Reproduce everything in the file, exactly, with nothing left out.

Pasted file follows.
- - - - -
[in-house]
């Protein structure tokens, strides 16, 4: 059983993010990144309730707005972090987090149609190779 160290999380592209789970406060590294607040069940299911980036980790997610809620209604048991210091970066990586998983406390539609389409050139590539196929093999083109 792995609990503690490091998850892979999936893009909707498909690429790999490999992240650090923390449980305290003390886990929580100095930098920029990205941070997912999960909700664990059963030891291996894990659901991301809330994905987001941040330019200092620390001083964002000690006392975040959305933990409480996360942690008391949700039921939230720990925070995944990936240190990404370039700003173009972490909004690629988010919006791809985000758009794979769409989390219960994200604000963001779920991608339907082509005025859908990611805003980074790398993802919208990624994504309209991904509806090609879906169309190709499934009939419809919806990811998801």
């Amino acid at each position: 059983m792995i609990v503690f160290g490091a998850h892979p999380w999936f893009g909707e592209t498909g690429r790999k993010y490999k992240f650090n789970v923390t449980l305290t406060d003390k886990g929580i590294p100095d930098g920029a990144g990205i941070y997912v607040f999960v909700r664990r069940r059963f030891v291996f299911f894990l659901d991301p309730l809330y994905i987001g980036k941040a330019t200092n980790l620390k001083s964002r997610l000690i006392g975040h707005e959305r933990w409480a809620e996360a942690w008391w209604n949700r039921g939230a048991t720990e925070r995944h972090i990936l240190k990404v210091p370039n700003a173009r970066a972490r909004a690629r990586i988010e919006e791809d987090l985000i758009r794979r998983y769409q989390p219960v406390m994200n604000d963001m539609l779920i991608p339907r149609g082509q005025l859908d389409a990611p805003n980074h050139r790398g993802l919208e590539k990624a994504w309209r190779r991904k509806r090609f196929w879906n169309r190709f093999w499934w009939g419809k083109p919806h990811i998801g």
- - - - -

[in-house]
């Protein structure tokens, strides 16, 4: 059983993010990144309730707005972090987090149609190779 160290999380592209789970406060590294607040069940299911980036980790997610809620209604048991210091970066990586998983406390539609389409050139590539196929093999083109 792995609990503690490091998850892979999936893009909707498909690429790999490999992240650090923390449980305290003390886990929580100095930098920029990205941070997912999960909700664990059963030891291996894990659901991301809330994905987001941040330019200092620390001083964002000690006392975040959305933990409480996360942690008391949700039921939230720990925070995944990936240190990404370039700003173009972490909004690629988010919006791809985000758009794979769409989390219960994200604000963001779920991608339907082509005025859908990611805003980074790398993802919208990624994504309209991904509806090609879906169309190709499934009939419809919806990811998801």
């Amino acid at each position: 059983m792995i609990v503690f160290g490091a998850h892979p999380w999936f893009g909707e592209t498909g690429r790999k993010y490999k992240f650090n789970v923390t449980l305290t406060d003390k886990g929580i590294p100095d930098g920029a990144g990205i941070y997912v607040f999960v909700r664990r069940r059963f030891v291996f299911f894990l659901d991301p309730l809330y994905i987001g980036k941040a330019t200092n980790l620390k001083s964002r997610l000690i006392g975040h707005e959305r933990w409480a809620e996360a942690w008391w209604n949700r039921g939230a048991t720990e925070r995944h972090i990936l240190k990404v210091p370039n700003a173009r970066a972490r909004a690629r990586i988010e919006e791809d987090l985000i758009r794979r998983y769409q989390p219960v406390m994200n604000d963001m539609l779920i991608p339907r149609g082509q005025l859908d389409a990611p805003n980074h050139r790398g993802l919208e590539k990624a994504w309209r190779r991904k509806r090609f196929w879906n169309r190709f093999w499934w009939g419809k083109p919806h990811i998801g």